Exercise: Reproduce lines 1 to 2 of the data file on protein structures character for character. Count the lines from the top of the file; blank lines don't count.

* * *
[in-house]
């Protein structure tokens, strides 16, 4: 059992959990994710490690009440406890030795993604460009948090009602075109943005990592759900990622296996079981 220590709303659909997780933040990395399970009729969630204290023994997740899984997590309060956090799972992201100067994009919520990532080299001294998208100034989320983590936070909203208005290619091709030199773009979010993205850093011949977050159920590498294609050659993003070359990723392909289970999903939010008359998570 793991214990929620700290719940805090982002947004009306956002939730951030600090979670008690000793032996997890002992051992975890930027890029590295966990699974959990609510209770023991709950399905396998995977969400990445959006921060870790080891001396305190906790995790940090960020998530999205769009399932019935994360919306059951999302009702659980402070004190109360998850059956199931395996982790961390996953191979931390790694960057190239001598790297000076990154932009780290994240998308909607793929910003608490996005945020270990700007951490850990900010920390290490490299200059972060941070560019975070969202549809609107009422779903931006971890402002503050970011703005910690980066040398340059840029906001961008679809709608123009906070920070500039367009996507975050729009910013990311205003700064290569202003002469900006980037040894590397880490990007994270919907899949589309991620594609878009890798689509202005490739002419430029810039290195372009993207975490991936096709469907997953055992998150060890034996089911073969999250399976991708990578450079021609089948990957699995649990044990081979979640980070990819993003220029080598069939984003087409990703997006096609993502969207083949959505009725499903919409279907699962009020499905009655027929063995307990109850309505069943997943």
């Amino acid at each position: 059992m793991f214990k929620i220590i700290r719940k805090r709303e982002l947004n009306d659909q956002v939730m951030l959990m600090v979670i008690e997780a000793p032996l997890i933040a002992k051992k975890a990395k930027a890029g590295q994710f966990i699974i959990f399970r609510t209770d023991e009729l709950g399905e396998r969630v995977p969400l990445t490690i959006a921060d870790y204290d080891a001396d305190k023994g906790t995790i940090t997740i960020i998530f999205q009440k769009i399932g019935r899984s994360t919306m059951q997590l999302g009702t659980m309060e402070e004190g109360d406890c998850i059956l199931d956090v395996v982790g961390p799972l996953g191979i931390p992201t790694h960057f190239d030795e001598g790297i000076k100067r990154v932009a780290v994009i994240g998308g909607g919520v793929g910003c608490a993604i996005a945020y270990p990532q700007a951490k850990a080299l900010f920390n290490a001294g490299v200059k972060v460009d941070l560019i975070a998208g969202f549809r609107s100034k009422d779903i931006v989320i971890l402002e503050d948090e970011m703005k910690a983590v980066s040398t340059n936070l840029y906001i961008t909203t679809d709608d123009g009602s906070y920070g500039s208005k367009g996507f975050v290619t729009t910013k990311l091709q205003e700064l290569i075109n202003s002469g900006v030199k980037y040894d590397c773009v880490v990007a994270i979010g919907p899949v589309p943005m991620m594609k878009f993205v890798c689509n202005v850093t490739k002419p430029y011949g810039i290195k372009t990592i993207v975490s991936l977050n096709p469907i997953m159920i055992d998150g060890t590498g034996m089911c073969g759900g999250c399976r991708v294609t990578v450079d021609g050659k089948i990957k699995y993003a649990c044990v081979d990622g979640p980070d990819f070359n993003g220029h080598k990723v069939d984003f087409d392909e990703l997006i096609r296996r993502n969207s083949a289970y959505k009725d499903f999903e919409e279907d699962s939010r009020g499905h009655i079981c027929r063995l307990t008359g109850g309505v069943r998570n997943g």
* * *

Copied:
[in-house]
């Protein structure tokens, strides 16, 4: 059992959990994710490690009440406890030795993604460009948090009602075109943005990592759900990622296996079981 220590709303659909997780933040990395399970009729969630204290023994997740899984997590309060956090799972992201100067994009919520990532080299001294998208100034989320983590936070909203208005290619091709030199773009979010993205850093011949977050159920590498294609050659993003070359990723392909289970999903939010008359998570 793991214990929620700290719940805090982002947004009306956002939730951030600090979670008690000793032996997890002992051992975890930027890029590295966990699974959990609510209770023991709950399905396998995977969400990445959006921060870790080891001396305190906790995790940090960020998530999205769009399932019935994360919306059951999302009702659980402070004190109360998850059956199931395996982790961390996953191979931390790694960057190239001598790297000076990154932009780290994240998308909607793929910003608490996005945020270990700007951490850990900010920390290490490299200059972060941070560019975070969202549809609107009422779903931006971890402002503050970011703005910690980066040398340059840029906001961008679809709608123009906070920070500039367009996507975050729009910013990311205003700064290569202003002469900006980037040894590397880490990007994270919907899949589309991620594609878009890798689509202005490739002419430029810039290195372009993207975490991936096709469907997953055992998150060890034996089911073969999250399976991708990578450079021609089948990957699995649990044990081979979640980070990819993003220029080598069939984003087409990703997006096609993502969207083949959505009725499903919409279907699962009020499905009655027929063995307990109850309505069943997943």